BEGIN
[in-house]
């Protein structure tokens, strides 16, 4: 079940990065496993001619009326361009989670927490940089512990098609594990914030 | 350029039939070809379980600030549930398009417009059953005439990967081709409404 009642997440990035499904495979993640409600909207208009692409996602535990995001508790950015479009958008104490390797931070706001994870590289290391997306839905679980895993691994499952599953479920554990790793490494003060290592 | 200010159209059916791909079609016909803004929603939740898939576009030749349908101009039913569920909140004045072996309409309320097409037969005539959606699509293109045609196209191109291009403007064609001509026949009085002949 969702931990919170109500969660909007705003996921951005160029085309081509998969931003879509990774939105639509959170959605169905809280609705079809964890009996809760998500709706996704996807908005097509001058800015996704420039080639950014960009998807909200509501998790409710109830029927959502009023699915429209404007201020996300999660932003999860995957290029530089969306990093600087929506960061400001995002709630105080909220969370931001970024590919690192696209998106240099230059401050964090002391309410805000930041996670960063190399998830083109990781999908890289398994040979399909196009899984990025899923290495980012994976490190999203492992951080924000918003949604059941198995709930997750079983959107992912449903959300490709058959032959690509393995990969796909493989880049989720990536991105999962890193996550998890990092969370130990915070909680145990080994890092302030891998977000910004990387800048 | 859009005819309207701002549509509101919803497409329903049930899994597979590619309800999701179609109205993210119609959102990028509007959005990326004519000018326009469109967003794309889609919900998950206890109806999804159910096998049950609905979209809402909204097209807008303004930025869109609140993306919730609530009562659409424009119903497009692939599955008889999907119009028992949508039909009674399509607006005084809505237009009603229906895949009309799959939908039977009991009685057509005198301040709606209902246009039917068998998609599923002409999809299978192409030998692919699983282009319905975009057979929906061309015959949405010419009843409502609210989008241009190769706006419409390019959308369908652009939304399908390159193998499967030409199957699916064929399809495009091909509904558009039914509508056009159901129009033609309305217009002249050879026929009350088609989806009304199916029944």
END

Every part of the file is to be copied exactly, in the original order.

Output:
[in-house]
């Protein structure tokens, strides 16, 4: 079940990065496993001619009326361009989670927490940089512990098609594990914030 | 350029039939070809379980600030549930398009417009059953005439990967081709409404 009642997440990035499904495979993640409600909207208009692409996602535990995001508790950015479009958008104490390797931070706001994870590289290391997306839905679980895993691994499952599953479920554990790793490494003060290592 | 200010159209059916791909079609016909803004929603939740898939576009030749349908101009039913569920909140004045072996309409309320097409037969005539959606699509293109045609196209191109291009403007064609001509026949009085002949 969702931990919170109500969660909007705003996921951005160029085309081509998969931003879509990774939105639509959170959605169905809280609705079809964890009996809760998500709706996704996807908005097509001058800015996704420039080639950014960009998807909200509501998790409710109830029927959502009023699915429209404007201020996300999660932003999860995957290029530089969306990093600087929506960061400001995002709630105080909220969370931001970024590919690192696209998106240099230059401050964090002391309410805000930041996670960063190399998830083109990781999908890289398994040979399909196009899984990025899923290495980012994976490190999203492992951080924000918003949604059941198995709930997750079983959107992912449903959300490709058959032959690509393995990969796909493989880049989720990536991105999962890193996550998890990092969370130990915070909680145990080994890092302030891998977000910004990387800048 | 859009005819309207701002549509509101919803497409329903049930899994597979590619309800999701179609109205993210119609959102990028509007959005990326004519000018326009469109967003794309889609919900998950206890109806999804159910096998049950609905979209809402909204097209807008303004930025869109609140993306919730609530009562659409424009119903497009692939599955008889999907119009028992949508039909009674399509607006005084809505237009009603229906895949009309799959939908039977009991009685057509005198301040709606209902246009039917068998998609599923002409999809299978192409030998692919699983282009319905975009057979929906061309015959949405010419009843409502609210989008241009190769706006419409390019959308369908652009939304399908390159193998499967030409199957699916064929399809495009091909509904558009039914509508056009159901129009033609309305217009002249050879026929009350088609989806009304199916029944």